Visiting your clients' homes

Discussion in 'Lawn Mowing' started by JimLewis, Jan 11, 2001.

  1. JimLewis

    JimLewis LawnSite Fanatic
    Posts: 6,842

    I am directing this question primarily to those of you who have say a large residential client base (say 100-200+) and also have employee crews doing the maintenance;

    Do you make an effort to work with the crews at every property from time to time?

    Reason I ask is I read in another thread a guy said he would rotate and work with one crew per week so that he eventually saw every client every few weeks. He listed the advantages of doing this.

    This got me thinking.

    I agree, this has some great advantages and definitely builds a closer personal relationship with your clients. No doubt it helps business.

    But I do not do it. And I started thinking about why. And if it was a good idea. And if it was duplicatable as your business grew.

    There are several reasons why I haven't done this. For one, I have personally mowed more lawns in the last several years than I ever want to mow in my life. I am sick to death of it. I don't even mow my own lawn. One of my crews does that.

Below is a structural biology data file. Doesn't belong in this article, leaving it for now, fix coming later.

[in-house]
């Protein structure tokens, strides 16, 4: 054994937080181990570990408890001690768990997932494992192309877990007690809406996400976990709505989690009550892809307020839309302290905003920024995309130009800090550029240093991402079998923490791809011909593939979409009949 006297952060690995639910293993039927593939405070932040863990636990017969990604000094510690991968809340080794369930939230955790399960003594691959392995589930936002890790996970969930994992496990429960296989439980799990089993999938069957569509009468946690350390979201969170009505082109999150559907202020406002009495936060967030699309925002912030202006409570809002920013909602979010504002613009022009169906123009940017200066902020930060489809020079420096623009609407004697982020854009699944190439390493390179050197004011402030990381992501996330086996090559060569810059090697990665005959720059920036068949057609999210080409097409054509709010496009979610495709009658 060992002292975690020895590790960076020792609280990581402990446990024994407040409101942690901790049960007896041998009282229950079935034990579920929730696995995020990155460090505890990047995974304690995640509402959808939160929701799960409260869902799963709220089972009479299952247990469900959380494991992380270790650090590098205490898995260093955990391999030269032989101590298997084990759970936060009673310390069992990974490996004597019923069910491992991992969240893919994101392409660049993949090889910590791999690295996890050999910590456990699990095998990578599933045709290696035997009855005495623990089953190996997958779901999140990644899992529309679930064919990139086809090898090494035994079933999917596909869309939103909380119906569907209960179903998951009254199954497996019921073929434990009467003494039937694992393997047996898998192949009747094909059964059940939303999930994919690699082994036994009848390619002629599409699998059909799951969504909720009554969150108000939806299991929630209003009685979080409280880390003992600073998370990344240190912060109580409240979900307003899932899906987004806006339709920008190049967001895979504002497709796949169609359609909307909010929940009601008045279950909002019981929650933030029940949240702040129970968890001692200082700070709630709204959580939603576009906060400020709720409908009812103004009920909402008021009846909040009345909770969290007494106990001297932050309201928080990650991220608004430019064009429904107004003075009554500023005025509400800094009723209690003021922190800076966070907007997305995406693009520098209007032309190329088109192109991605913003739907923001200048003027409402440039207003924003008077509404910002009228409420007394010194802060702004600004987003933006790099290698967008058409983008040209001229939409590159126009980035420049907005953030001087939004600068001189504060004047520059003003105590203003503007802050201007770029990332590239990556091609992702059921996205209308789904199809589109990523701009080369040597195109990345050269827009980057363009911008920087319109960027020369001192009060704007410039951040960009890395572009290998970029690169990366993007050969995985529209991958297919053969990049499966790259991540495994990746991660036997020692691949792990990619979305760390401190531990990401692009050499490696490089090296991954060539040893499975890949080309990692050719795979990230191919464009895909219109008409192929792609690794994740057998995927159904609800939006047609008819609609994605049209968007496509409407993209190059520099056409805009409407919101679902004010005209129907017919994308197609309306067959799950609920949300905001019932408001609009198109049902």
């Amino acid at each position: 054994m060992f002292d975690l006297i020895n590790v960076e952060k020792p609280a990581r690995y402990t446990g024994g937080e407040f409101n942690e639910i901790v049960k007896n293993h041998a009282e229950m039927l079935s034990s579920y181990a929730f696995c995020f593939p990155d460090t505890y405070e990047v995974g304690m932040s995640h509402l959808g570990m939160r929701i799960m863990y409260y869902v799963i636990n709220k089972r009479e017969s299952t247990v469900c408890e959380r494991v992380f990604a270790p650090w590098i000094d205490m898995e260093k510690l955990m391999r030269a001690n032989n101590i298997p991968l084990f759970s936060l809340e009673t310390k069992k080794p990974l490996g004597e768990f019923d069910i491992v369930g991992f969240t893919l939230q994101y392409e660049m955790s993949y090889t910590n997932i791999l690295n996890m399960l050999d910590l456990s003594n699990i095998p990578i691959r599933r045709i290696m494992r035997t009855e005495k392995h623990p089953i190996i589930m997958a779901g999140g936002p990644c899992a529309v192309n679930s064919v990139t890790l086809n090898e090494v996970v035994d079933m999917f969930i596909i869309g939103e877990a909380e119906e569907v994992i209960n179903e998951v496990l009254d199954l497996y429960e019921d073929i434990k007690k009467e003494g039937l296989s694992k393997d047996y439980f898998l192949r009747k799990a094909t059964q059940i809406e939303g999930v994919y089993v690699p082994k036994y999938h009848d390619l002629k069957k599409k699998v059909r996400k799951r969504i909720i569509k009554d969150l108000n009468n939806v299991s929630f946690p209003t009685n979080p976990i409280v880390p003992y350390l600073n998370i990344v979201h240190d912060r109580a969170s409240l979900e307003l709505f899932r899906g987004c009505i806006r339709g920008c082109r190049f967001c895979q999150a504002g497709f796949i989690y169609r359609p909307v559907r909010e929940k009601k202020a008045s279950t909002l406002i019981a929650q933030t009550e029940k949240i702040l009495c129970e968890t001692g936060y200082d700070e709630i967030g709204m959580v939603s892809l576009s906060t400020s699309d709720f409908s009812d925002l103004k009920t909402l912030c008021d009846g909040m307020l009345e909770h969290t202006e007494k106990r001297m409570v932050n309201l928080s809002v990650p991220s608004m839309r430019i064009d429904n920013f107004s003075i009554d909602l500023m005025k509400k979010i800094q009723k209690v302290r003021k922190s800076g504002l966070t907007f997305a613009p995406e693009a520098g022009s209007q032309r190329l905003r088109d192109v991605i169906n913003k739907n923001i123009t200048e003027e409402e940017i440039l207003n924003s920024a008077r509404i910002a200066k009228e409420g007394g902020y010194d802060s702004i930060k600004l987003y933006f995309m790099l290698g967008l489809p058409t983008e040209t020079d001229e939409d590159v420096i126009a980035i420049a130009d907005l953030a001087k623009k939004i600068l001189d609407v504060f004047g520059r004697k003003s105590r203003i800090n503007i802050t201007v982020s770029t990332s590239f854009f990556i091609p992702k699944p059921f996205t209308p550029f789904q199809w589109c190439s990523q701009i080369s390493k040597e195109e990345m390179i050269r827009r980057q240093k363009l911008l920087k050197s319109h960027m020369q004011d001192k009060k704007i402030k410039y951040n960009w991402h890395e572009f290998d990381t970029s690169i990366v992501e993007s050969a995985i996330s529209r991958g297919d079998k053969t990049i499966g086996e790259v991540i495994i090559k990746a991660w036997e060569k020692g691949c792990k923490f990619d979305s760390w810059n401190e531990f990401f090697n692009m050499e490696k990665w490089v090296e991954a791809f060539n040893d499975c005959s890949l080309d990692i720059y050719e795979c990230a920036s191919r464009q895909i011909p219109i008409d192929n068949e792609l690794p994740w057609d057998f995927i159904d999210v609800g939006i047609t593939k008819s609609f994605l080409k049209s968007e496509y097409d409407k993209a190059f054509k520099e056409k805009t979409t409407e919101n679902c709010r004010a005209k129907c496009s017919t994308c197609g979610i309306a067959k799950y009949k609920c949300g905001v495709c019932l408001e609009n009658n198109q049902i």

Secondly, I never wanted to mow lawns in the first place. My goal first and foremost was to run a big company. It just started as a between jobs thing then I realized that "Hey! I could make good money doing this!" I always saw my mowing time as a stepping stone, but not something I'd continue forever. I call it being ambitiously lazy. I am just ambitious enough to create a situation where I could be lazy sometimes and still get paid well for it.